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Millions Displaced in Pakistan After 2022 Monsoon Season

Shipments of medical aid to facilities like Murshid Hospital and Health Care Center in Karachi are supporting the country's health system.


Extreme Weather

Soldiers rescue people from the flood affected Rajanpur district, in the Punjab province of Pakistan, in Aug. 2022. Fierce monsoon rains and deadly flooding have hit Pakistan hard this year. (Photo by SHAHID SAEED MIRZA/AFP via Getty Images)

After surviving extreme heat and severe rains, many in Pakistan have been displaced from their homes and now lack daily necessities like food and clothing. Non-governmental organizations have distributed packages of food and clothing. The country’s government has also dispersed food while sending rescue teams to parts of the country that are now difficult to reach by land to save lives.

However, Pakistani health experts say the larger issues of homelessness, famine, and climate change will haunt the country for years to come.

Pakistan is more vulnerable to the effects of climate change than other countries based on its geographical location, although it emits fewer carbon emissions than most other countries. The United Nations reported that 33 million people have been affected by this year’s floods and it may take up to six months for the water to recede. Homes, schools, markets and more have all been washed away.

Hundreds of thousands have lost their homes after a record-breaking season of rainfall left nothing but debris behind. Pakistan’s monsoon season, which runs through the summer months, saw 243% above-average rainfall in August alone, according to the Pakistani government. Over 1,100 people have died, and hundreds were injured from the severe weather. Just months before, the country experienced a drought with temperatures as high as 115 degrees in April.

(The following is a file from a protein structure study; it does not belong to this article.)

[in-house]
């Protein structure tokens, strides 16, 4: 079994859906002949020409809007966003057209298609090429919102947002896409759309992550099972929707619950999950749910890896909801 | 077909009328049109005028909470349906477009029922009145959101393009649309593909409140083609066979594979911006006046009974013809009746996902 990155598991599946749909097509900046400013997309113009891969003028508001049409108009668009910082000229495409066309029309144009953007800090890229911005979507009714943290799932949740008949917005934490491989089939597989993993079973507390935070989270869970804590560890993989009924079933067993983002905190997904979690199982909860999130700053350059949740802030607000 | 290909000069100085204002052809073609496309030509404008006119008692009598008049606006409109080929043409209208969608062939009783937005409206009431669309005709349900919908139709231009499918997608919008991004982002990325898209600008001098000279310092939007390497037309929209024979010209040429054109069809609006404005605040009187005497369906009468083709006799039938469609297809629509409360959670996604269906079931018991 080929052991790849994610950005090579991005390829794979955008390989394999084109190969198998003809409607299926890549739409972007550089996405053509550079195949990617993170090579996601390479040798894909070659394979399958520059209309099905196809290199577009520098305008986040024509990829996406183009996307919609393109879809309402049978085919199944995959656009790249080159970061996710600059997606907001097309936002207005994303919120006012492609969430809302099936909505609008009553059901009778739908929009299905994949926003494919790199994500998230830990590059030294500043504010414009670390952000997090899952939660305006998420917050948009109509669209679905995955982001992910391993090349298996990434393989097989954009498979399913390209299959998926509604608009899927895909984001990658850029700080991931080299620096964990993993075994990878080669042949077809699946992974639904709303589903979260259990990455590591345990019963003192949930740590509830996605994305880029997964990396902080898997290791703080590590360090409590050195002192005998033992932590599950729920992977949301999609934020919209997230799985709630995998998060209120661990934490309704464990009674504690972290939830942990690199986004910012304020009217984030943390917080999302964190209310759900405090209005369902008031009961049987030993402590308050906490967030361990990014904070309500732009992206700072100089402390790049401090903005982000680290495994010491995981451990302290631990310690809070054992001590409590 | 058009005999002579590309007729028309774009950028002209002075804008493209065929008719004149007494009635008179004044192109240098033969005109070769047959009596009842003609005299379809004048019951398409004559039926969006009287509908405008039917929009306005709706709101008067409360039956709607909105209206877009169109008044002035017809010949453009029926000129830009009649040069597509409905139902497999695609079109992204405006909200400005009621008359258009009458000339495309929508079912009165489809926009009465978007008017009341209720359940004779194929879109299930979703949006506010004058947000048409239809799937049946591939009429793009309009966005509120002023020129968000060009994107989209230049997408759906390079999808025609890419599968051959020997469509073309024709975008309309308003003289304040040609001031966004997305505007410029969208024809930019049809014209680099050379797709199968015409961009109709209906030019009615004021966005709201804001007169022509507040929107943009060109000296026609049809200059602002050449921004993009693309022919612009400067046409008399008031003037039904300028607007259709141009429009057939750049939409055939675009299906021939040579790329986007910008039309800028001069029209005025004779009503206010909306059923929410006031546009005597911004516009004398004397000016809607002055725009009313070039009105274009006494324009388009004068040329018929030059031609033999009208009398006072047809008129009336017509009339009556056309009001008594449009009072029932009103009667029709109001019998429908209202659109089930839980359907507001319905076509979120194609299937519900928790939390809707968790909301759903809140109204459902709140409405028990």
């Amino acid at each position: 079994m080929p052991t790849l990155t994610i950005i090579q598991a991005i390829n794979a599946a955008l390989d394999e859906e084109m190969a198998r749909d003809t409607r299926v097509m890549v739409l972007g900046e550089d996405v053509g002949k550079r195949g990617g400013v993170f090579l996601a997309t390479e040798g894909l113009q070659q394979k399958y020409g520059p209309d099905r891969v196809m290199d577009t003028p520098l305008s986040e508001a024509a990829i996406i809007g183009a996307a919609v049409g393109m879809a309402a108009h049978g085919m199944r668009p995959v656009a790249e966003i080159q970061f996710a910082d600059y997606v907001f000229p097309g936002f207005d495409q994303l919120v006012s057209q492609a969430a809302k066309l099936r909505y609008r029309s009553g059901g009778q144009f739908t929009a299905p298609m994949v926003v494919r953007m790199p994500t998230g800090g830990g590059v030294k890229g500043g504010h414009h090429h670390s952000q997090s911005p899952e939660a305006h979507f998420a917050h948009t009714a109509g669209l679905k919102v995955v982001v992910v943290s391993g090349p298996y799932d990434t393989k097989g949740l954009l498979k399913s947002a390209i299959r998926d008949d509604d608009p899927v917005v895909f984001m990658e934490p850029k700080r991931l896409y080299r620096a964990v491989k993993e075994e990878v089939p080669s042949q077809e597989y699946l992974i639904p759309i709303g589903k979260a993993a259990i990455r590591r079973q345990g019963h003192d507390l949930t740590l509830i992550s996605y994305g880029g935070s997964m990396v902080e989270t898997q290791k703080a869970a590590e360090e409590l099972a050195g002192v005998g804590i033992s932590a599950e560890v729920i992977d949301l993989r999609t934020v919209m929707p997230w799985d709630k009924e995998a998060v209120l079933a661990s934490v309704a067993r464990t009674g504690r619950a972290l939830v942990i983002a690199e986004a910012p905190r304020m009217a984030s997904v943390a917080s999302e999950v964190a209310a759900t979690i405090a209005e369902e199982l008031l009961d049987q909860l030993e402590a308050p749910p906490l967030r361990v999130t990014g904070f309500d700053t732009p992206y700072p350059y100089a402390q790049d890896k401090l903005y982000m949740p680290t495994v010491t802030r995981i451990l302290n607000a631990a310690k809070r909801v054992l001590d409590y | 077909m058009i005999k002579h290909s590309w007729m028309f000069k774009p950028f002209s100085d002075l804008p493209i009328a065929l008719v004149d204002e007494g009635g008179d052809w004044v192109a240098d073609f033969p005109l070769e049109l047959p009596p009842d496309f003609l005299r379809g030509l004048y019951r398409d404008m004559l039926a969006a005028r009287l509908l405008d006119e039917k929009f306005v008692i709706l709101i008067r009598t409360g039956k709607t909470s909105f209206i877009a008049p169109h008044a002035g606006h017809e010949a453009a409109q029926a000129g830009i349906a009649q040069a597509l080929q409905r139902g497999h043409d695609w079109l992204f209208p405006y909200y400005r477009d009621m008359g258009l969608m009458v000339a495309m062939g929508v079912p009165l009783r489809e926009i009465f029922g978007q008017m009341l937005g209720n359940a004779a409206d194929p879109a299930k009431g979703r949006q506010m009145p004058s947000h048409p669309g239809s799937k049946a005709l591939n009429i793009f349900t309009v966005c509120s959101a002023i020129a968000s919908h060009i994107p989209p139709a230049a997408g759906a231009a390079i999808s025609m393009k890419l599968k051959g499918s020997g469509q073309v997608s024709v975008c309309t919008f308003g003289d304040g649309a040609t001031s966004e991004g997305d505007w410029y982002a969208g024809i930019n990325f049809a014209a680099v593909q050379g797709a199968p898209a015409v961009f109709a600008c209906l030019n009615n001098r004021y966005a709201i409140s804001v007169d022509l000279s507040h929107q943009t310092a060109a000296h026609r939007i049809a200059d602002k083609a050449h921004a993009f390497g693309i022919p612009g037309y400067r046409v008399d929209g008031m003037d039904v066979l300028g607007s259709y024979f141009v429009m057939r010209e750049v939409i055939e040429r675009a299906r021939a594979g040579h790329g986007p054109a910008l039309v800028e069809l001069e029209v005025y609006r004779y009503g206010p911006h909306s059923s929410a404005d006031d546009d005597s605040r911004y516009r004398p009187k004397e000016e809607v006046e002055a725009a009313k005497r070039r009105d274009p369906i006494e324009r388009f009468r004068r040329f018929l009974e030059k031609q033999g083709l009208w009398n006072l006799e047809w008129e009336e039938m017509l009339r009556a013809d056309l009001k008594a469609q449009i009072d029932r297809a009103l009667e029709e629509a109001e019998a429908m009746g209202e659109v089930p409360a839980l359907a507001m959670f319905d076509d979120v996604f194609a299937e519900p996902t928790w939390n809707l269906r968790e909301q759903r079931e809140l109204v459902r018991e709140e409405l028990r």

The weather affects not only the rainfall and rising waters across Pakistan, but crop yields for food and living conditions.

Haamid Jaffer, from the Murshid Hospital and Health Care Center in Karachi, said that he worries about the millions who have been displaced and where they will live in the future. Murshid Hospital provides affordable healthcare services to low-income communities and has received almost $12 million in financial and medical aid support from Direct Relief.

A 23-pallet emergency shipment to the Medical Directorate of Pakistan is packed in Direct Relief’s warehouse in Santa Barbara, California on September 13, 2022. The donation contained chronic care medications, trauma care supplies, hygiene kits, birth control, anti-seizure medications, PPE, and prenatal vitamins. The supplies were distributed to public health facilities providing care to the 33 million people that were impacted by the widespread flooding. (Maeve O’Connor/Direct Relief)

Many families from flooded areas migrated north, leaving behind just one family member to claim any land that submerges from the wetland, according to Jaffer. He said there aren’t always formal and legally binding documents for proof of ownership.

“They may want to protect that plot of land so that nobody else from the neighborhood nearby comes and encroaches,” he said. “The fear is always there.”

Jaffer said that homelessness is a growing problem in Pakistan, which could result in psychiatric and psychological challenges later in life. Those who have had to relocate are living in a new community, may have to find new employment, and are potentially away from family and friends.

Intense flooding can increase the risk of waterborne diseases like typhoid, malaria, and dengue. While there are vaccines to combat the illnesses, many young people in Pakistan remain unvaccinated due to cultural and religious beliefs, according to the National Library of Medicine. The severe heat can also cause dehydration, bacterial infections and skin diseases.

Jaffer said that he also worries about family planning during times of crisis; pregnant women who have had to leave their homes from the floods and likely are without consistent care throughout the duration of pregnancy, and that Murshid hospital has operated with an interest in improving maternal health for over a decade. Recent shipments contained prenatal vitamins and other medical support for the hospital treating those impacted by the floods.

Since January 2022, Direct Relief has shipped more than $35 million worth of medical aid to Pakistan, which has been distributed to health facilities across the country.

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